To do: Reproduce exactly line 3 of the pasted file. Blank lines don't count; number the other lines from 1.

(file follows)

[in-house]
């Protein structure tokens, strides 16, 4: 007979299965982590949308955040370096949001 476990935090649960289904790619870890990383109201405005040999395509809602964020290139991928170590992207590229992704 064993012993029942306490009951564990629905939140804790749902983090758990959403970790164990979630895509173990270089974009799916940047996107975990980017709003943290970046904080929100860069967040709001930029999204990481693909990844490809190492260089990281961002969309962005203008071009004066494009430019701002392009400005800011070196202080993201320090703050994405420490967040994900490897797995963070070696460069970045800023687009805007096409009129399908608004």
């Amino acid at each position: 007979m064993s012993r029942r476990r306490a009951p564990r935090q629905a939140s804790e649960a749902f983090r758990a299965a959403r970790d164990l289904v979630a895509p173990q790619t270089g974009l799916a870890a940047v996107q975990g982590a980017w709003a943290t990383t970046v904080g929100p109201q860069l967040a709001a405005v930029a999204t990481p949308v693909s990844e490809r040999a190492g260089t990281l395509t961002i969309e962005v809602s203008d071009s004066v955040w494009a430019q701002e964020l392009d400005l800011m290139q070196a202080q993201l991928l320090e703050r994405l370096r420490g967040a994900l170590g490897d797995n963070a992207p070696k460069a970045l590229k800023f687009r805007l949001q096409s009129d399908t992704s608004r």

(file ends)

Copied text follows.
């Amino acid at each position: 007979m064993s012993r029942r476990r306490a009951p564990r935090q629905a939140s804790e649960a749902f983090r758990a299965a959403r970790d164990l289904v979630a895509p173990q790619t270089g974009l799916a870890a940047v996107q975990g982590a980017w709003a943290t990383t970046v904080g929100p109201q860069l967040a709001a405005v930029a999204t990481p949308v693909s990844e490809r040999a190492g260089t990281l395509t961002i969309e962005v809602s203008d071009s004066v955040w494009a430019q701002e964020l392009d400005l800011m290139q070196a202080q993201l991928l320090e703050r994405l370096r420490g967040a994900l170590g490897d797995n963070a992207p070696k460069a970045l590229k800023f687009r805007l949001q096409s009129d399908t992704s608004r």